Colorado Springs News, Sports & Business

Gazette Premium Content Term-limited Maketa backs Anderson in El Paso County sheriff's race

photo - Former El Paso County Sheriff John Anderson gives a speech to supporters announcing his plan to run for a third term as sheriff outside the Pioneers Museum Friday, February 14, 2014. Michael Ciaglo, The Gazette + caption
Former El Paso County Sheriff John Anderson gives a speech to supporters announcing his plan to run for a third term as sheriff outside the Pioneers Museum Friday, February 14, 2014. Michael Ciaglo, The Gazette
By Matt Steiner Updated: February 28, 2014 at 6:44 pm

El Paso County Sheriff Terry Maketa on Friday announced he is endorsing former sheriff John Anderson to be his successor.

Maketa, who is stepping down because of term limits, stood on the steps of the gazebo at the Pioneers Museum in downtown Colorado Springs next to Anderson and said he would return the support that Anderson showed him during his 2002 campaign. Maketa succeeded Anderson, whose second term as sheriff ended in 2003.

"He gave me a tremendous opportunity 12 years ago and even long before that," Maketa said.

He said a victory for Anderson in November would help continue the work Anderson began more than a decade ago and that Maketa continued during his tenure.

"We're here to talk about a seamless transition for what I believe is one of the finest law enforcement agencies in the country," Maketa said.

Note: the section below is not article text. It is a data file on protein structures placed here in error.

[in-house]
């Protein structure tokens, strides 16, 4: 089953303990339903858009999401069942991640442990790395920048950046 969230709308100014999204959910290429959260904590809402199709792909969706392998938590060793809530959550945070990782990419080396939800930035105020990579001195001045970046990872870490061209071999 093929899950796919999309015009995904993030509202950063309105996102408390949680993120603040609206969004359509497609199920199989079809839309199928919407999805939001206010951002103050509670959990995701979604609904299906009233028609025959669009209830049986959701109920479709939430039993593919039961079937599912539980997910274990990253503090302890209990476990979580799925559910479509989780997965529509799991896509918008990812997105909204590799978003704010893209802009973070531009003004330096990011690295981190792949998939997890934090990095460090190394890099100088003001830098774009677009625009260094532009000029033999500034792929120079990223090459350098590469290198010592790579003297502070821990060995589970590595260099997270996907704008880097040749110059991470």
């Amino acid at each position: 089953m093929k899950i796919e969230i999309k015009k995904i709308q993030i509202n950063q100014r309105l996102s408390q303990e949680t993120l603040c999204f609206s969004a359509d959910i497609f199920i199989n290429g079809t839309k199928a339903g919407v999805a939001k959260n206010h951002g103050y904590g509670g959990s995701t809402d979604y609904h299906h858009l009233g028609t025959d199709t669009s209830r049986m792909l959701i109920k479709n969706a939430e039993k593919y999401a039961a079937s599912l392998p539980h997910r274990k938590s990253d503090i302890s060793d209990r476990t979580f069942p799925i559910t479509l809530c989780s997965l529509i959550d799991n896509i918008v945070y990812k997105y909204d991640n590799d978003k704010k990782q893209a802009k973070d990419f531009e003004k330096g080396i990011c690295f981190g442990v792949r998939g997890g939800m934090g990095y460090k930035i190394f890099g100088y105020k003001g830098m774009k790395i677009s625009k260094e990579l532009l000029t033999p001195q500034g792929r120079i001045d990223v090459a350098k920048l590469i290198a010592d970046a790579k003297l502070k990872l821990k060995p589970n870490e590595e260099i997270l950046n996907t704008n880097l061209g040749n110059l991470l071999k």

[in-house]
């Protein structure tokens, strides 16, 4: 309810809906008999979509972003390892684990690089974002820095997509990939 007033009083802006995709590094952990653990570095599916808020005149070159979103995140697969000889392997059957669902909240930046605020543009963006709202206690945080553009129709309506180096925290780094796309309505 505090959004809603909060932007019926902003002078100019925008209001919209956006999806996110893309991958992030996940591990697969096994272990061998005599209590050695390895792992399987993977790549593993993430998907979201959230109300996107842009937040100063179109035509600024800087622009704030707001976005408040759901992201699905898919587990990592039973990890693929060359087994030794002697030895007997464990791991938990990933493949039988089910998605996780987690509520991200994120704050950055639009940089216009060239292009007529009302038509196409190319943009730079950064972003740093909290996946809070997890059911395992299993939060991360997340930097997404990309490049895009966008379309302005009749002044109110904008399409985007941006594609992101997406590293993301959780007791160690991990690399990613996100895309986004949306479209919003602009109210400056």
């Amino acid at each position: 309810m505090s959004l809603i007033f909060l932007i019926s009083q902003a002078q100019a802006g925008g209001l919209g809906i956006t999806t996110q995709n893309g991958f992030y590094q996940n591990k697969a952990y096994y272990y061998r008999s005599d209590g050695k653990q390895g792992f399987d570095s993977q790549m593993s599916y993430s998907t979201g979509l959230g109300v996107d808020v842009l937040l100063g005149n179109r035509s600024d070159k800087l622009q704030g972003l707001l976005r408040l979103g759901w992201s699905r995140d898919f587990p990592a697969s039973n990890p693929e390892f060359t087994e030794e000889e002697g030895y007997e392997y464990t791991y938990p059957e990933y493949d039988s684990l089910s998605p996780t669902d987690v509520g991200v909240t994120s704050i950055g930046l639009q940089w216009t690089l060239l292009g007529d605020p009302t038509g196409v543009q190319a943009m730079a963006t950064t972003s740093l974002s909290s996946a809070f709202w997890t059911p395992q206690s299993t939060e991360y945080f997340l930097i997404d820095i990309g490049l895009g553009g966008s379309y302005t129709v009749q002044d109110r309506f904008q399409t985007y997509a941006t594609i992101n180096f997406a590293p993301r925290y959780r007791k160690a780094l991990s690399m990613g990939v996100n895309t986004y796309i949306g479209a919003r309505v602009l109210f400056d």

Anderson "humbly" accepted Maketa's endorsement, echoing the sheriff about the need for continuity.

"We need to put the best interest of public safety first," he said.

Anderson recently entered the sheriff's race; Jim Reid, the county's public services director and Bill Elder, Fountain's deputy police chief, entered in fall 2013.

Elder recently received a high-profile endorsement of his own from the Pikes Peak law enforcement community. The Colorado Springs Police Protective Association announced its support on Wednesday.

The race has been caught up in an investigation of an Internal Affairs file on Elder, who worked for the Sheriff's Office for 19 years. The file was reported stolen last spring.

Maketa says he saw the file before it disappeared, and he has been vocal about the investigation. Elder insists he was never investigated by Internal Affairs and questions whether the file exists and whether the investigation is politically motivated.

Anderson has used details from Elder's past, and the missing file, to call Elder's character into question.

Maketa has given several deputies in his office lie detector tests, but reportedly has no leads on the file.

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